A report has both players being claimed on waivers, which could lead to trades.
Twins designated hitter Jim Thome, always the gentleman, smiled as he said, "I have no comment.''
Reports on Wednesday had the Chicago White Sox as one of the teams placing a waiver claim on the Twins slugger, raising the possibility he could jump out of a Twins ship that's taking on water for a life raft headed for the Windy City, where the White Sox were 6 1/2 games out of first place in the AL Central.
An ESPN report also had Twins outfielder Jason Kubel claimed as well. As of Wednesday night, it was not known if Chicago had won the claims or not.
Thome said that he didn't know what was going to happen to him over the next two days. At least he knows that, ultimately, nothing will happen unless he says so.
That's the power that comes with having a no-trade clause, which Thome has in his $3 million contract with the Twins for this season.
Thome can't be moved unless he agrees to waive the clause, which allows him to leap into a pennant race if he wants to. And, based on comments after he hit his 600th career home run -- the one thing he's missing is a World Series title after losing the series twice with the Indians.
How far the Twins are willing to go to accommodate Thome is not clear. But there is some concern in-house that owner Jim Pohald wouldn't be comfortable signing off on an elaborate veto-release maneuver that could allow Thome to become a free agent and sign with the team of his choice, which could be the Phillies, where he would be reunited with manager Charlie Manuel.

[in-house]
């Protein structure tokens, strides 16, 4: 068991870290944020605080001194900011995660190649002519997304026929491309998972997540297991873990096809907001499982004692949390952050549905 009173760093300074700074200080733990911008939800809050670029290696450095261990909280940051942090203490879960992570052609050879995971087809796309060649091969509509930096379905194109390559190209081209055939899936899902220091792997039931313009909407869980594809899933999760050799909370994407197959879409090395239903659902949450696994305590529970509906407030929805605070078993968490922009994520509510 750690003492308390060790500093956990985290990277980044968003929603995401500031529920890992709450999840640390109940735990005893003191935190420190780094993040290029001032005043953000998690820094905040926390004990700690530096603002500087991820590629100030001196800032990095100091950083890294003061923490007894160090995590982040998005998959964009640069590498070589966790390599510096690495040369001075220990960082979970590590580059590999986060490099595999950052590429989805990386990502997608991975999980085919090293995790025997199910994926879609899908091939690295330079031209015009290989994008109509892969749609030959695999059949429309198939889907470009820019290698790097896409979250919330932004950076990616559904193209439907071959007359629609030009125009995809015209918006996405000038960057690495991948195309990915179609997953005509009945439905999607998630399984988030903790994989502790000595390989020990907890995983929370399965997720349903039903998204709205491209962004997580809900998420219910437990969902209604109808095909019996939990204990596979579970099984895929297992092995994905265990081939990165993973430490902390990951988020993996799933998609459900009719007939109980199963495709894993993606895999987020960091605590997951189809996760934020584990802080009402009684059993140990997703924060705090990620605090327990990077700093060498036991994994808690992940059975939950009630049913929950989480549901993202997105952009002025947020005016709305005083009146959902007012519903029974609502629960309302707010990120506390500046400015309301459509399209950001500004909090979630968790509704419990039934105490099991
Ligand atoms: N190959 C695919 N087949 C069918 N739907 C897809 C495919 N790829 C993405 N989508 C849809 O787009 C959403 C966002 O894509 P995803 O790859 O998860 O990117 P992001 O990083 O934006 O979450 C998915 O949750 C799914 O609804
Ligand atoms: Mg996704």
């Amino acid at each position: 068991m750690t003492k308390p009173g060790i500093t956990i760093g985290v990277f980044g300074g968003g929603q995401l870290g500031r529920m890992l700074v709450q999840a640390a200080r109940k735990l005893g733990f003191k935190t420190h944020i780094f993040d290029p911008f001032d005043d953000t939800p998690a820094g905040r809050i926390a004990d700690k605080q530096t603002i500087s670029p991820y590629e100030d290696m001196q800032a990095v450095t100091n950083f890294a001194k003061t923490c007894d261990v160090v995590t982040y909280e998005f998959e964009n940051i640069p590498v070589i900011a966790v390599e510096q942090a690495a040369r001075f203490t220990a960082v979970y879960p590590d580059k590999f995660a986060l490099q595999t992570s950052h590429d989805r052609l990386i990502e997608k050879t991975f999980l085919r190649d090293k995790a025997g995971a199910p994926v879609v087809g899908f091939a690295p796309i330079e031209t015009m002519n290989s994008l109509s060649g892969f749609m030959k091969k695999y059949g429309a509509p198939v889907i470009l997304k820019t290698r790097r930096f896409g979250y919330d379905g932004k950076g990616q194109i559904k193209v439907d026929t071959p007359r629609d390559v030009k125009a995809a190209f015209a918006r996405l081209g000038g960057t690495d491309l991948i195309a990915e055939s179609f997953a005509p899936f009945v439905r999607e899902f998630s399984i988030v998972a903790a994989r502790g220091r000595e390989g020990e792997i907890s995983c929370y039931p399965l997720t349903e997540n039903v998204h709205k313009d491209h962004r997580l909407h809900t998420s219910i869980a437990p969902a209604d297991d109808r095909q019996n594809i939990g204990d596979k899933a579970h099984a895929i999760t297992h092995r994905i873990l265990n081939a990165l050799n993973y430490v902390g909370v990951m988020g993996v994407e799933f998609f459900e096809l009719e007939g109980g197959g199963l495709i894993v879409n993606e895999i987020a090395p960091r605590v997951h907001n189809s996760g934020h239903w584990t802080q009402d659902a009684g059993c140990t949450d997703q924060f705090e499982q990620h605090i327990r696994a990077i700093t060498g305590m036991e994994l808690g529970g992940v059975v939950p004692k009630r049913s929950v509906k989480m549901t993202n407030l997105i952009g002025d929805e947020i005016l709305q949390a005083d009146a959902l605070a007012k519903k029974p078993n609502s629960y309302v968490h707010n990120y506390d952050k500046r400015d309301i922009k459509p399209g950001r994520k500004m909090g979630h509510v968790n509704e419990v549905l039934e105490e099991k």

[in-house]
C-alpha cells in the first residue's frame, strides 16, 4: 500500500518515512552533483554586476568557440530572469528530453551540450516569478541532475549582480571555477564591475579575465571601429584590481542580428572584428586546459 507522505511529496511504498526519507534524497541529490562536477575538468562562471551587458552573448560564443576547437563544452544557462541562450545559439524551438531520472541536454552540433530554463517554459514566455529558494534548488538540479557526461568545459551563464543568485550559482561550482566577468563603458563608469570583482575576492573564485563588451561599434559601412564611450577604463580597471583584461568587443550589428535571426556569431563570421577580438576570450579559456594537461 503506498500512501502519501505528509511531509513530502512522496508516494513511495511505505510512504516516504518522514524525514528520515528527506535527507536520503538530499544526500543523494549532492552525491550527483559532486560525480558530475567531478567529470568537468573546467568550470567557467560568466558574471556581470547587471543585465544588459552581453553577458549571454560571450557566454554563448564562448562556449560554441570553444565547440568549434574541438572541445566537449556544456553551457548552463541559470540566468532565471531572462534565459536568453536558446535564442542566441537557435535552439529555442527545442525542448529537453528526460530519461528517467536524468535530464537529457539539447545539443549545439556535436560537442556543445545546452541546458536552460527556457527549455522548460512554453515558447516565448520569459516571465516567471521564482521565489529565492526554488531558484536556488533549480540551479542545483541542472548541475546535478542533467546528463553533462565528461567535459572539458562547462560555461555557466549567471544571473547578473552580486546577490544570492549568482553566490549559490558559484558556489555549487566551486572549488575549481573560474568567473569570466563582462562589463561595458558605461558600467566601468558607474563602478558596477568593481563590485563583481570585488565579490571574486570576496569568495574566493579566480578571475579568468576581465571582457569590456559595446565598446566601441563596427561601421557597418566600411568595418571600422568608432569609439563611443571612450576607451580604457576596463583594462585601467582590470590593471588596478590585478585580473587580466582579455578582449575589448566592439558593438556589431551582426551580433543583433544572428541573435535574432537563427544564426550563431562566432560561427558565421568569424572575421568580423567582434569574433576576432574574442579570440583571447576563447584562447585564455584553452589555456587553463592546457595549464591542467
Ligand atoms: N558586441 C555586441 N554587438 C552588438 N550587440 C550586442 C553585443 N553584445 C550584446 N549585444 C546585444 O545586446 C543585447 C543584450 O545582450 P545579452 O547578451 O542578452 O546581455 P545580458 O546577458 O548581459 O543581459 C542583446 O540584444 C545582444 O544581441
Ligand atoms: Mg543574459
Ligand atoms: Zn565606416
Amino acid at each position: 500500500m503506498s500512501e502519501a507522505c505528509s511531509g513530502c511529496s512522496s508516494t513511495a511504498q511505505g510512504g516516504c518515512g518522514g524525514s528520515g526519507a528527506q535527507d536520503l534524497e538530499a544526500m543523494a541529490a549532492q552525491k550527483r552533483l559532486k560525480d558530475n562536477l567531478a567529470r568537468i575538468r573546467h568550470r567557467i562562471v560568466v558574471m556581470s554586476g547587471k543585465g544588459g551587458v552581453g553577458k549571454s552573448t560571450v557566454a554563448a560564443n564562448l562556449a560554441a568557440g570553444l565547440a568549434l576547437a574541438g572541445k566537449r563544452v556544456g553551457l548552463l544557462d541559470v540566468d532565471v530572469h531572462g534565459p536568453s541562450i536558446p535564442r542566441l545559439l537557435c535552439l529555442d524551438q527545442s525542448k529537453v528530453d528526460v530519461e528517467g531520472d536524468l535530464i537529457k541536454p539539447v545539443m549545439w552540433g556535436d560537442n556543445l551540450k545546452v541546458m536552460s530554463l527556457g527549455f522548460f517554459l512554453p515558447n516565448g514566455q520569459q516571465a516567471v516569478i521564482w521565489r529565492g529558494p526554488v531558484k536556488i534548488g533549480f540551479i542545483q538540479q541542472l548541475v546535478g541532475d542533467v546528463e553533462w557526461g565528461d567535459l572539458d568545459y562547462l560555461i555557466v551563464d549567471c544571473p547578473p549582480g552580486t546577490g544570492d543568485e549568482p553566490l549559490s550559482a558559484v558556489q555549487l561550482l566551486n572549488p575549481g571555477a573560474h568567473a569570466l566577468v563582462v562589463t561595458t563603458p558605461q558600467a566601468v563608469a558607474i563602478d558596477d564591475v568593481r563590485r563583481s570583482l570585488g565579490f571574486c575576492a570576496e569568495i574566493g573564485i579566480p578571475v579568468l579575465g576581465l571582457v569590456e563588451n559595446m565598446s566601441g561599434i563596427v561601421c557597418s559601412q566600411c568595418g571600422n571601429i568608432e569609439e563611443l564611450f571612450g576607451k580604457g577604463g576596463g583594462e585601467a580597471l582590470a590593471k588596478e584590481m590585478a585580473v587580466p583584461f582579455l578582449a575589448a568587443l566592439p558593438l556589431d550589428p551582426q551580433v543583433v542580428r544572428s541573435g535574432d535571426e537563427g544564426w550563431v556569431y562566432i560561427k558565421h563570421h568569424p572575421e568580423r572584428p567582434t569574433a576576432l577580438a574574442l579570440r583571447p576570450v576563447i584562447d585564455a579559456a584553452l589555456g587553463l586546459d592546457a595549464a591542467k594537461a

Thome could veto a deal (Chicago is not a lock for the postseason and neither is Cleveland). The Twins would then put Thome on release waivers, and Thome could reject a move to any team that tried to claim him. That would make him a free agent, able to sign wherever he wants. And, since he's about to turn 41, Thome likely wants to be on a sure thing for the postseason, which the Phillies are.
If Thome is willing to go to Chicago, the Twins and White Sox could work out their first trade since 1986, when the Twins received Juan Agosto and Kurt Walker for Pete Filson. And who knows? Another team could be in play.
Don't expect a big-time prospect in return for Thome if he does agree to be traded. Chicago sent Thome, who had cleared waivers, and cash to Los Angeles on Aug. 31, 2009 for infielder Justin Fuller, who is 28 years old and still in the minors.
Another thing to consider is that a team like Chicago puts in a claim on Thome and Kubel just to block other teams from getting them. The Twins then would pull them back off waivers and they can't be traded.
If a deal is possible, the Twins could get more for Kubel who, like Thome, is a free agent after the season.
"We'll see what happens,'' Kubel said. "Maybe something will happen, Maybe nothing will happen.''
Kubel didn't show signs of the reports affecting him, as he broke a 0-for-14 skid Wednesday with a double off the right-center field wall.
Twins manager Ron Gardenhire said his concern is how players handle trade rumors.
"It happens,'' Gardenhire said. "Just like the [July]trade deadline happens. You just have to live with it and move on.''
The next two days will be interesting. If the Twins have a chance to negotiate a trade, they have until noon on Friday to make it happen.
It just so happens that Friday is Jim Thome Wind Up Walker night at Target Field.
Maybe, when you wind it up, it will walk all the way to Chicago. Or Cleveland. Or Philadelphia.
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